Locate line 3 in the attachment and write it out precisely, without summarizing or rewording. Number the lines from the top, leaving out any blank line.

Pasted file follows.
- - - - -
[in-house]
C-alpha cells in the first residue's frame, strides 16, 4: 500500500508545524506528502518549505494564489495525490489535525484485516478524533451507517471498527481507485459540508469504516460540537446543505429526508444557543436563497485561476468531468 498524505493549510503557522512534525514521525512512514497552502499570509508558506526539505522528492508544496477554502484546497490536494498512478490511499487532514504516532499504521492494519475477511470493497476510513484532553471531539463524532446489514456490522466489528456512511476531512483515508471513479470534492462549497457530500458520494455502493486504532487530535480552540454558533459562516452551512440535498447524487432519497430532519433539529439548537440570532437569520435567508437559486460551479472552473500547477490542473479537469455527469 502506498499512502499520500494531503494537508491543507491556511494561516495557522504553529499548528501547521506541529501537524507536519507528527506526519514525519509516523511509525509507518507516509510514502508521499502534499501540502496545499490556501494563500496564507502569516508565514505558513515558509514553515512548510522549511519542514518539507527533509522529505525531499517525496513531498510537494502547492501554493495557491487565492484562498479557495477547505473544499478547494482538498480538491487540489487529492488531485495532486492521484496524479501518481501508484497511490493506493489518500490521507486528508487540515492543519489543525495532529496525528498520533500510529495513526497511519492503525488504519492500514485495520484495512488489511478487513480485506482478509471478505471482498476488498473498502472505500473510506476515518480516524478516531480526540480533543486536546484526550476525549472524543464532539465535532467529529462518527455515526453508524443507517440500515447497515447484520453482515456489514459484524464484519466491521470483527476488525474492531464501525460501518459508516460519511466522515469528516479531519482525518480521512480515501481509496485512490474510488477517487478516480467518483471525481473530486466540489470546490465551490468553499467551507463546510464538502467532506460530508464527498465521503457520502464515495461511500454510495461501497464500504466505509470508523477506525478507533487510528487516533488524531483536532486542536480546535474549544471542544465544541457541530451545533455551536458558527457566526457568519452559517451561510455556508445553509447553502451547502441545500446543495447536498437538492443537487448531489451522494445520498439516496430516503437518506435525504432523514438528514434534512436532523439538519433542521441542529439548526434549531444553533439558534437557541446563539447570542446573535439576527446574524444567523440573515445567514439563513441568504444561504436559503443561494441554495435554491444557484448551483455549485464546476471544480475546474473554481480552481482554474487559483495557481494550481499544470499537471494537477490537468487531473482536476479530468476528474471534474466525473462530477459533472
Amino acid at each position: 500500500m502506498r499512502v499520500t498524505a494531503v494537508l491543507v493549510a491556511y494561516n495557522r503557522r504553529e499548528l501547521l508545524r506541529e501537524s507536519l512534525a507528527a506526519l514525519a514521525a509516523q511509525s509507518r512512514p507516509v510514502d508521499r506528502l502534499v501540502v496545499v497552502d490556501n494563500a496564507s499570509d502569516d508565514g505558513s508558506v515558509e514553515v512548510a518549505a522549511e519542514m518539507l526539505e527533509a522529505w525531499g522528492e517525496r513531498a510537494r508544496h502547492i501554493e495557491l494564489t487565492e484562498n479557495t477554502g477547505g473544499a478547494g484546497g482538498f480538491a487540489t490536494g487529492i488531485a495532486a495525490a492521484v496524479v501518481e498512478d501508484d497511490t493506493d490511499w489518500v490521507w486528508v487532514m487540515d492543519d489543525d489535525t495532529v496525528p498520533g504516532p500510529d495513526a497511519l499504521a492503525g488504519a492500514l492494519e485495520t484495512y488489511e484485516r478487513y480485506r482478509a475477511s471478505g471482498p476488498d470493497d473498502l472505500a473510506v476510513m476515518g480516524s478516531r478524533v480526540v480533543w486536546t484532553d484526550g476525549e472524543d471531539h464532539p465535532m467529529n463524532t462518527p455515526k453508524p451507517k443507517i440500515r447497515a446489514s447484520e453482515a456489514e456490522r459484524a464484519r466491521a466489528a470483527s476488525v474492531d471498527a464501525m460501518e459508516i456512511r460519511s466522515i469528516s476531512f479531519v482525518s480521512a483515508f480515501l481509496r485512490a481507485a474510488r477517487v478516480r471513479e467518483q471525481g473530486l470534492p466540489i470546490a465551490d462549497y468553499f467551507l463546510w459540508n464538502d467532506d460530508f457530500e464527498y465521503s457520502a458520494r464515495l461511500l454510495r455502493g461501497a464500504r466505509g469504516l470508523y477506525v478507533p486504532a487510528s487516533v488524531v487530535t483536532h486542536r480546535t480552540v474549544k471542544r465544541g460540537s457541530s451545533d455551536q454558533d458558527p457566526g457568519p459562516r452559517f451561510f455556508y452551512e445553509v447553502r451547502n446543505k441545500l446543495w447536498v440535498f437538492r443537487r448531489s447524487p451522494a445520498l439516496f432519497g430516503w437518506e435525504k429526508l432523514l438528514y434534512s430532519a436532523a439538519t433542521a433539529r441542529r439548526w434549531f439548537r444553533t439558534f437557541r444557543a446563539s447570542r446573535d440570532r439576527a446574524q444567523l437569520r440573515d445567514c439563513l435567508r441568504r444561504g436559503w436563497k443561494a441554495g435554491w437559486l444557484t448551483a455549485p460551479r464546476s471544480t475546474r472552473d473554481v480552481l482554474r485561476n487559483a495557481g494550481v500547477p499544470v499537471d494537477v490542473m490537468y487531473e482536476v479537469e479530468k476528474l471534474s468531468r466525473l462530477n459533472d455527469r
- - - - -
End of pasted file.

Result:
Amino acid at each position: 500500500m502506498r499512502v499520500t498524505a494531503v494537508l491543507v493549510a491556511y494561516n495557522r503557522r504553529e499548528l501547521l508545524r506541529e501537524s507536519l512534525a507528527a506526519l514525519a514521525a509516523q511509525s509507518r512512514p507516509v510514502d508521499r506528502l502534499v501540502v496545499v497552502d490556501n494563500a496564507s499570509d502569516d508565514g505558513s508558506v515558509e514553515v512548510a518549505a522549511e519542514m518539507l526539505e527533509a522529505w525531499g522528492e517525496r513531498a510537494r508544496h502547492i501554493e495557491l494564489t487565492e484562498n479557495t477554502g477547505g473544499a478547494g484546497g482538498f480538491a487540489t490536494g487529492i488531485a495532486a495525490a492521484v496524479v501518481e498512478d501508484d497511490t493506493d490511499w489518500v490521507w486528508v487532514m487540515d492543519d489543525d489535525t495532529v496525528p498520533g504516532p500510529d495513526a497511519l499504521a492503525g488504519a492500514l492494519e485495520t484495512y488489511e484485516r478487513y480485506r482478509a475477511s471478505g471482498p476488498d470493497d473498502l472505500a473510506v476510513m476515518g480516524s478516531r478524533v480526540v480533543w486536546t484532553d484526550g476525549e472524543d471531539h464532539p465535532m467529529n463524532t462518527p455515526k453508524p451507517k443507517i440500515r447497515a446489514s447484520e453482515a456489514e456490522r459484524a464484519r466491521a466489528a470483527s476488525v474492531d471498527a464501525m460501518e459508516i456512511r460519511s466522515i469528516s476531512f479531519v482525518s480521512a483515508f480515501l481509496r485512490a481507485a474510488r477517487v478516480r471513479e467518483q471525481g473530486l470534492p466540489i470546490a465551490d462549497y468553499f467551507l463546510w459540508n464538502d467532506d460530508f457530500e464527498y465521503s457520502a458520494r464515495l461511500l454510495r455502493g461501497a464500504r466505509g469504516l470508523y477506525v478507533p486504532a487510528s487516533v488524531v487530535t483536532h486542536r480546535t480552540v474549544k471542544r465544541g460540537s457541530s451545533d455551536q454558533d458558527p457566526g457568519p459562516r452559517f451561510f455556508y452551512e445553509v447553502r451547502n446543505k441545500l446543495w447536498v440535498f437538492r443537487r448531489s447524487p451522494a445520498l439516496f432519497g430516503w437518506e435525504k429526508l432523514l438528514y434534512s430532519a436532523a439538519t433542521a433539529r441542529r439548526w434549531f439548537r444553533t439558534f437557541r444557543a446563539s447570542r446573535d440570532r439576527a446574524q444567523l437569520r440573515d445567514c439563513l435567508r441568504r444561504g436559503w436563497k443561494a441554495g435554491w437559486l444557484t448551483a455549485p460551479r464546476s471544480t475546474r472552473d473554481v480552481l482554474r485561476n487559483a495557481g494550481v500547477p499544470v499537471d494537477v490542473m490537468y487531473e482536476v479537469e479530468k476528474l471534474s468531468r466525473l462530477n459533472d455527469r